24Nov

Fired LAPD Sergeant Sues After Suspension, Reprimand Over Social Media Posts

Isa Ryan

Written with contribution from Sherrif David Clarke 

The Los Angeles Police Department and Chief Michael Moore are being sued by an understandably irked police sergeant who says that his first amendment rights were violated when he was reprimanded for posting controversial opinions on social media.

The Orange County Register reported on Tuesday (H/T The Daily Caller) that Sergeant Joel Syndanmaa was disciplined on three occasions for his respective comments on the death of rapper Nipsey Hussle, the confirmation hearings for now-Supreme Court Justice Brett Kavanaugh, and an Islamic terror attack in Paris.

“Sgt. Sydanmaa’s statements on the account were always and entirely his personal views, opinions, and comments, in his capacity as a private citizen, on matters of public concern,” the lawsuit states, as the OCR reported.

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In April 2019 following the death of Hussle, Syndamaa was issued a one-day suspension after commenting that the rapper’s fatal shooting was in part a result of the lifestyle he’d chosen for himself.

He wrote that “the bottom line is that he chose the lifestyle that ultimately killed him and it wasn’t the ‘great guy’ lifestyle that so many (people) are making it out to be now that he’s gone,” according to the OCR.

The post garnered over 1,300 comments at the time, many of whom from triggered outrage mob members.

“No wonder so many gangbangers want to kill y’all, y’all just shouldn’t show up, for everyone’s safety,” the OCR reports one commenter as saying.

“Here’s an idea. Next time you need help, call a Crip, not 911,” Sydanmaa curtly replied.

During the explosive confirmation hearings for Justice Kavanaugh in 2018, Syndamaa shared of the 11th-hour sexual assault allegations made against the well-respected judge that, “considering these circumstances, there’s no way that Kavanaugh can be proven guilty. Sooooo?”

This was a conclusion drawn by many who observed that the allegations made by Kavanaugh’s accuser, Christine Blasey Ford, were insubstantial.

Following the bloody Paris ISIS attack in 2015, Syndamaa noted of Japan that they manage to “keep Islam at bay by putting restrictions on Islam and all Muslims,”

Two employees of the Council on American-Islamic Relations employees demanded that the LAPD “identify and discipline” Sydanmaa. CAIR it should be noted has long been accused of being a shadow group to promote the radical Islamic agenda. In fact, the United Arab Emirates’ ministerial cabinet had listed them as one of 83 proscribed terrorist organizations, up there with the Taliban, al Oradea, and ISIS. So we can throw their feigned outrage out here.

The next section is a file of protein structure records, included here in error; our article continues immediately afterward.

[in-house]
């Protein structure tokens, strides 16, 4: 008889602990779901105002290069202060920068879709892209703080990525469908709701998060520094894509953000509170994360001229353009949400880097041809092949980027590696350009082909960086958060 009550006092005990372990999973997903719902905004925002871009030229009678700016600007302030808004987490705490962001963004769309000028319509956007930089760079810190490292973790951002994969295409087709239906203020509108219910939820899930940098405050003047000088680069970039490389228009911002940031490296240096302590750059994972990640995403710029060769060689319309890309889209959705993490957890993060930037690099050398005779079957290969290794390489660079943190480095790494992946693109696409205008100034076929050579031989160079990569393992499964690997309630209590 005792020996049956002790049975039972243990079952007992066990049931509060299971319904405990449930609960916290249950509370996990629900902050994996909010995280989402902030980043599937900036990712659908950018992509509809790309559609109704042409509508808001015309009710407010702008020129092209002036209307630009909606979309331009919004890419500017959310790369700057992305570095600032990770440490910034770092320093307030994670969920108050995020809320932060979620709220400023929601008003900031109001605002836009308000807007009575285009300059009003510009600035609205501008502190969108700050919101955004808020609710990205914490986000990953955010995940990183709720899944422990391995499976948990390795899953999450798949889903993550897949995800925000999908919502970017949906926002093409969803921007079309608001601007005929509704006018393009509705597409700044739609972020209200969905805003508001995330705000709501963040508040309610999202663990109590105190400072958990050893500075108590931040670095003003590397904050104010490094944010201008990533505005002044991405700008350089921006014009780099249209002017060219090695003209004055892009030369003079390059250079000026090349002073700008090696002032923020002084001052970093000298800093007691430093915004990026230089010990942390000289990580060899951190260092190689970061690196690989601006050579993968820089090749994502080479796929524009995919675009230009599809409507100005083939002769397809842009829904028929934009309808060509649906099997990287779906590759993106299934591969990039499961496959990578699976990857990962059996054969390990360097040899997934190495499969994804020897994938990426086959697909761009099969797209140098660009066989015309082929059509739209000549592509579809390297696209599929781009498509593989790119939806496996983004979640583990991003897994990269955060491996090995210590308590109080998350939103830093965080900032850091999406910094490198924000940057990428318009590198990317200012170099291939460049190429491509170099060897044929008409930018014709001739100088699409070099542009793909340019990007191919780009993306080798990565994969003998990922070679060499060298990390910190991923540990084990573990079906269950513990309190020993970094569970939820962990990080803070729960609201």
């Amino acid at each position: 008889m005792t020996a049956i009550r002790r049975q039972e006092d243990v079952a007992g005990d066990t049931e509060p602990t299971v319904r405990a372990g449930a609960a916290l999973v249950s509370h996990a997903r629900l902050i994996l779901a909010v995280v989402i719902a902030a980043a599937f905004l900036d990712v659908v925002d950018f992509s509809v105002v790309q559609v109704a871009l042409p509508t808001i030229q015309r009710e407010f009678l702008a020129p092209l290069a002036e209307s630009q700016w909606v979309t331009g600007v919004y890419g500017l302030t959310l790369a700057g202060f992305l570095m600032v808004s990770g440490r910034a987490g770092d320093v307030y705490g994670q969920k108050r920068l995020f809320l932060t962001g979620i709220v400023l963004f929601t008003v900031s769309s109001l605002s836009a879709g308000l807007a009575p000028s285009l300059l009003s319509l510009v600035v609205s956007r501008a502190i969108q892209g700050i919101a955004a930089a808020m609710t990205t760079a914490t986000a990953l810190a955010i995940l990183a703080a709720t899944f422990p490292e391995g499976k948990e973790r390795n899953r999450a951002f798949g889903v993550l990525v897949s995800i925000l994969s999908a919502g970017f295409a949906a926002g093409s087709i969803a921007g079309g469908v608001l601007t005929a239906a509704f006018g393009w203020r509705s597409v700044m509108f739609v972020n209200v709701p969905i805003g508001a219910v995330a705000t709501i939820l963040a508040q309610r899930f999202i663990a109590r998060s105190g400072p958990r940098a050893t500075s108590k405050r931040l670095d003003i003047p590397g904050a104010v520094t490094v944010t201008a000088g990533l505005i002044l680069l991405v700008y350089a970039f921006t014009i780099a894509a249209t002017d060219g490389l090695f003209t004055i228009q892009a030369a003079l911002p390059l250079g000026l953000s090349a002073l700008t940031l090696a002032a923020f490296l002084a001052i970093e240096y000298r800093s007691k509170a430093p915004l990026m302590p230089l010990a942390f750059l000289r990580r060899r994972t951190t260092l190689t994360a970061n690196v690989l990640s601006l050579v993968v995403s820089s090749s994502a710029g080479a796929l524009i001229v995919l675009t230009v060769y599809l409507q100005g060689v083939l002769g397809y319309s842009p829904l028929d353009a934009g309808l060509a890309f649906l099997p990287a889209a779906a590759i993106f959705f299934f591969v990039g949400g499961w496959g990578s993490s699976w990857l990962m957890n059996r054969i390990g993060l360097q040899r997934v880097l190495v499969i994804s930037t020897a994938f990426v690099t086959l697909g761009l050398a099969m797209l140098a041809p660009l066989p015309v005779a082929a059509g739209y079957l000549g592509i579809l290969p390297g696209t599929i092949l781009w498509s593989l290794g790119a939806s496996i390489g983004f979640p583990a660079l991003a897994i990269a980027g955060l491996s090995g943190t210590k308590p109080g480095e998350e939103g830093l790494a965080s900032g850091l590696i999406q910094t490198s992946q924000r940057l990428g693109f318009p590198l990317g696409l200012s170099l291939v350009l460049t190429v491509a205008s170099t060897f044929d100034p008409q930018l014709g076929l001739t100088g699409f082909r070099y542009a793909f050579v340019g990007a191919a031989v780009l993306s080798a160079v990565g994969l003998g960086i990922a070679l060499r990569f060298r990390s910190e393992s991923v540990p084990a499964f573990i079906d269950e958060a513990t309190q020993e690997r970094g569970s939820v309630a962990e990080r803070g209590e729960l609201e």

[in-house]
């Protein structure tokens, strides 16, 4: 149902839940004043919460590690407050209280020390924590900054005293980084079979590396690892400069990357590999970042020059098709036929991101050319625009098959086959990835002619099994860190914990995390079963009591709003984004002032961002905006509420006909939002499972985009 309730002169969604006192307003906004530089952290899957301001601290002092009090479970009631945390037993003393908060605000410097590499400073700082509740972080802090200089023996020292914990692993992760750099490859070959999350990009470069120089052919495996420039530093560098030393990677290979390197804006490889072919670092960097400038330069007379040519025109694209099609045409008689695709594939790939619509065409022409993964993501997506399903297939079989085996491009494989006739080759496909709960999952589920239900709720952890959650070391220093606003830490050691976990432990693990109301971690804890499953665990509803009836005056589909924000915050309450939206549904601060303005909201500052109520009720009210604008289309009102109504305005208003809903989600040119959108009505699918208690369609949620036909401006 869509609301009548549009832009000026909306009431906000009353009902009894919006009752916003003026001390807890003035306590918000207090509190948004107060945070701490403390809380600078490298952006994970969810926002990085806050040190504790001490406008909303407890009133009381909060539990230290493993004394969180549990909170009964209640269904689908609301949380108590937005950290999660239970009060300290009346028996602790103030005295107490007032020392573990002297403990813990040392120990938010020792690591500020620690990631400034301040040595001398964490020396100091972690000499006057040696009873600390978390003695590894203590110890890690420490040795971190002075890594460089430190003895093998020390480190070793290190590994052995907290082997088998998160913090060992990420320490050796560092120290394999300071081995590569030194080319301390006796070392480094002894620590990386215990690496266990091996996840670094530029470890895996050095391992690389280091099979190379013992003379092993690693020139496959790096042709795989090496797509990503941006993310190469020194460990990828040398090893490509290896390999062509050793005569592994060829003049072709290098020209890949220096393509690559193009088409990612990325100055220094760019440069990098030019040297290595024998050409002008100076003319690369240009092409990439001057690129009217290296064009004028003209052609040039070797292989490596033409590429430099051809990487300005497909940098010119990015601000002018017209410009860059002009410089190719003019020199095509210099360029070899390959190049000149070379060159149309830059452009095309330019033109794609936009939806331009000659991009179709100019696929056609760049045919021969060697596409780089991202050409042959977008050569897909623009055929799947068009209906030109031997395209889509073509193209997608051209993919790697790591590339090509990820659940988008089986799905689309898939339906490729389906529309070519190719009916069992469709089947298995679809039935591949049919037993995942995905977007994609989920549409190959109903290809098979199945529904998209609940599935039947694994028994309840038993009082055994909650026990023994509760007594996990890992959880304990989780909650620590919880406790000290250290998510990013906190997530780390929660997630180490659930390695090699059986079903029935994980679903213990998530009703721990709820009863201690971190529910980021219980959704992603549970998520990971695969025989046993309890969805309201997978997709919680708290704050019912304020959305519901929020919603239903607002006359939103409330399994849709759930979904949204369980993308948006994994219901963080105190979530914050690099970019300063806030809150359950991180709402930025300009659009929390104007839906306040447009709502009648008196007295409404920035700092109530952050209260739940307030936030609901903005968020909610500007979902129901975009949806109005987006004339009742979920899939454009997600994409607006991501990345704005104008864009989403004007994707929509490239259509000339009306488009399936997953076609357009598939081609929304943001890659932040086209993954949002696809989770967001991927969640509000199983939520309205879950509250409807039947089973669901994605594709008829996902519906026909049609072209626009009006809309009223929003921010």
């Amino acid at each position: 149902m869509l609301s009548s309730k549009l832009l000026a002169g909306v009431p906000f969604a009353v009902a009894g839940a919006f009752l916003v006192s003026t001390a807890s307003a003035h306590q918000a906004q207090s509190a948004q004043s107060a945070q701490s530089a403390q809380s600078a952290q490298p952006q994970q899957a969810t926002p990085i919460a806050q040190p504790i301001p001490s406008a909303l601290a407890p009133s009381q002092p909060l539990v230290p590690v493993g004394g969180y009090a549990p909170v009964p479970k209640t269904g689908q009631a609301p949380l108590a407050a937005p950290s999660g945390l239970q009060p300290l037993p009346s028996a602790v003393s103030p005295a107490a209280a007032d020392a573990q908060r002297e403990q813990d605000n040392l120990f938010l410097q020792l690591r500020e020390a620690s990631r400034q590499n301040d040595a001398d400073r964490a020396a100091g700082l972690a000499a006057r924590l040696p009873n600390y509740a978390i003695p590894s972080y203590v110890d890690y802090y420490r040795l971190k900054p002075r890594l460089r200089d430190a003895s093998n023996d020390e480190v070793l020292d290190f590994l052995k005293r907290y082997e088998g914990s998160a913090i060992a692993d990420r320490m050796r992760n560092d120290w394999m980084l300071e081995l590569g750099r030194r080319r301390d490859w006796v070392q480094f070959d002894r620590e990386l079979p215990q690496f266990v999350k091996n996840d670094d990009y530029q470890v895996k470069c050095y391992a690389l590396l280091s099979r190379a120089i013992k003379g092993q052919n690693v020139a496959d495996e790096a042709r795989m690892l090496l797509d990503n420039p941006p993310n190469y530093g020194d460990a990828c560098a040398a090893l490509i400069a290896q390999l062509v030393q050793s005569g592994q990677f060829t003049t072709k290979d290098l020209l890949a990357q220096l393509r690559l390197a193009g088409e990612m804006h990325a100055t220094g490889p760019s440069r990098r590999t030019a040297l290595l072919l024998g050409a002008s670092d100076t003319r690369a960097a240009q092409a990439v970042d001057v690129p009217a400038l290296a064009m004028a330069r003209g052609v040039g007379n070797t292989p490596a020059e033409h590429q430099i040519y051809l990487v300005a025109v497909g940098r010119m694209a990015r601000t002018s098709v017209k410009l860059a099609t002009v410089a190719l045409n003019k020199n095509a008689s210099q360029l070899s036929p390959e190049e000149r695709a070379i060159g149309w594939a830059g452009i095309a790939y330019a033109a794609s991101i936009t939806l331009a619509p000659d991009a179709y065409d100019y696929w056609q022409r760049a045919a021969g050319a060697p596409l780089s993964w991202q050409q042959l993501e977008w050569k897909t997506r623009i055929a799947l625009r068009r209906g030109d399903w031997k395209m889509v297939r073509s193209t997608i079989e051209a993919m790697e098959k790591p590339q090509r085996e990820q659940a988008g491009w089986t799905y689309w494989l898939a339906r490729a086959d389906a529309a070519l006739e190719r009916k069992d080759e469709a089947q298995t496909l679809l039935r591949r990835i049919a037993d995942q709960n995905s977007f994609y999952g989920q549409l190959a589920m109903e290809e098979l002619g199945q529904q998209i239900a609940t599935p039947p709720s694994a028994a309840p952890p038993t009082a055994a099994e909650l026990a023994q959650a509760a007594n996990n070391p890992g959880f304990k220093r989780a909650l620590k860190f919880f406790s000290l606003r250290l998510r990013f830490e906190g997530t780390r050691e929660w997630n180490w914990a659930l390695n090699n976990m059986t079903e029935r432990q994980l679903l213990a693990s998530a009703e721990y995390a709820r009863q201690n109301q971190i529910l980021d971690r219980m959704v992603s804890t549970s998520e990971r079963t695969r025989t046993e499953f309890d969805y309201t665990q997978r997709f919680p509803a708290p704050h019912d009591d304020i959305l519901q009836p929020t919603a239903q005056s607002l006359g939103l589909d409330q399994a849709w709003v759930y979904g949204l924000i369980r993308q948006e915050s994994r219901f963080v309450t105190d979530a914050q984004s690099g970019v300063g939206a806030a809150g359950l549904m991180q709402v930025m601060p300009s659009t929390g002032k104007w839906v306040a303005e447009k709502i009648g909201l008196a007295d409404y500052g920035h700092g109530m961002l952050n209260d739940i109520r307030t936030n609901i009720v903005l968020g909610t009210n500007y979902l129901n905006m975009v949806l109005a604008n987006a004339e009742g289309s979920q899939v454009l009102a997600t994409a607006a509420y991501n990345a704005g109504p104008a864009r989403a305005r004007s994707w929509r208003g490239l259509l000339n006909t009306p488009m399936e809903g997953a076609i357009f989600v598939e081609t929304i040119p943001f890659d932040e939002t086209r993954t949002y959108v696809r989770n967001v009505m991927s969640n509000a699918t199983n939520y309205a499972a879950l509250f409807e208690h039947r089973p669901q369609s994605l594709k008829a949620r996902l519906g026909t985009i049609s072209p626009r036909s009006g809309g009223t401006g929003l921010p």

The OCR reports that Syndanmaa, who had a “prominent disclaimer” that his posts were not associated with a government agency, was initially issued a 22-day suspension without pay before he successfully contested it and accepted a reduced penalty.

The sergeant is the recipient of the Police Medal for Heroism as well as over 120 commendations. The OCR describes him as being “devoted” to his job.

This will be an interesting case. It is an uphill climb however as there is precedent on police agencies being able to regulate off-duty conduct by police officers. The opinion basically says that police departments can discipline officers who bring discredit on the department even off-duty, in order to maintain the trust of the community. It’s the holding officers to a higher standard theory. Some off-duty speech can be interpreted as indicating biases. That becomes an integrity issue.

Regulating officer speech off-duty however should be narrowly exercised by police agencies. A person who signs up to be a police officer should not have to give all their individual first amendment liberty away when serving. Nothing that Sgt, Syndanmaa said in his posts is so outlandish for the LAPD to determine that it damaged community trust.

Most officers do not enter the deep end of the pool of freely talking on social media recognizing that it will get back to their department. So, it isn’t always wise to engage in this kind of banter on social media even with a disclaimer. Maybe however it is time for courts to revisit this restriction on free speech by police officers. Maybe we need a bright line between on-duty and off-duty regulation of conduct by police agencies.

 

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